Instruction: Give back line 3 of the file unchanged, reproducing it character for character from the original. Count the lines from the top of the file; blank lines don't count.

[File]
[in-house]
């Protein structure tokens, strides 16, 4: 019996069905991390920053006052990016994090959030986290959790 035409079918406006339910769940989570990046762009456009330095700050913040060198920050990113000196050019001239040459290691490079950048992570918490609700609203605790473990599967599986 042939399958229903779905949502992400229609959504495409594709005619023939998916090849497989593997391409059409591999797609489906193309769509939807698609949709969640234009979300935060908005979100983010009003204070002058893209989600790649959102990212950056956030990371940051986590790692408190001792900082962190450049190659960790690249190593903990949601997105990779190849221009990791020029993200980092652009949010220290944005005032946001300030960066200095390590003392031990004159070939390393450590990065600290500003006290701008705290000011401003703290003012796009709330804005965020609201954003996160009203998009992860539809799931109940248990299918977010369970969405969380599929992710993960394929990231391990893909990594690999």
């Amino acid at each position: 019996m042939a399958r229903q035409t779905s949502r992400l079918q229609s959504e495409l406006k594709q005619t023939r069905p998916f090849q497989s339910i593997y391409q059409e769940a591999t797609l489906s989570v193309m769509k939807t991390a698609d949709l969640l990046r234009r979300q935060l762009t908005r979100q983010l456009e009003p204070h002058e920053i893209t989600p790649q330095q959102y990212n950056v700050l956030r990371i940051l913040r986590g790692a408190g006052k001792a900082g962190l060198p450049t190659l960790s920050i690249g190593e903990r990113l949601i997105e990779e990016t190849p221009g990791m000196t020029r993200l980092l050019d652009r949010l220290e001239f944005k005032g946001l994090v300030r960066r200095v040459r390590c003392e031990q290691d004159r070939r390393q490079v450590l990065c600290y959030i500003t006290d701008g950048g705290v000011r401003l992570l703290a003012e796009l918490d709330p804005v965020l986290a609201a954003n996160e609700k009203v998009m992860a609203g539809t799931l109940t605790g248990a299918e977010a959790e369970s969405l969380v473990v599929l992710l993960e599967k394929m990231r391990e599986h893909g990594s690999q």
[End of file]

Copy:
């Amino acid at each position: 019996m042939a399958r229903q035409t779905s949502r992400l079918q229609s959504e495409l406006k594709q005619t023939r069905p998916f090849q497989s339910i593997y391409q059409e769940a591999t797609l489906s989570v193309m769509k939807t991390a698609d949709l969640l990046r234009r979300q935060l762009t908005r979100q983010l456009e009003p204070h002058e920053i893209t989600p790649q330095q959102y990212n950056v700050l956030r990371i940051l913040r986590g790692a408190g006052k001792a900082g962190l060198p450049t190659l960790s920050i690249g190593e903990r990113l949601i997105e990779e990016t190849p221009g990791m000196t020029r993200l980092l050019d652009r949010l220290e001239f944005k005032g946001l994090v300030r960066r200095v040459r390590c003392e031990q290691d004159r070939r390393q490079v450590l990065c600290y959030i500003t006290d701008g950048g705290v000011r401003l992570l703290a003012e796009l918490d709330p804005v965020l986290a609201a954003n996160e609700k009203v998009m992860a609203g539809t799931l109940t605790g248990a299918e977010a959790e369970s969405l969380v473990v599929l992710l993960e599967k394929m990231r391990e599986h893909g990594s690999q």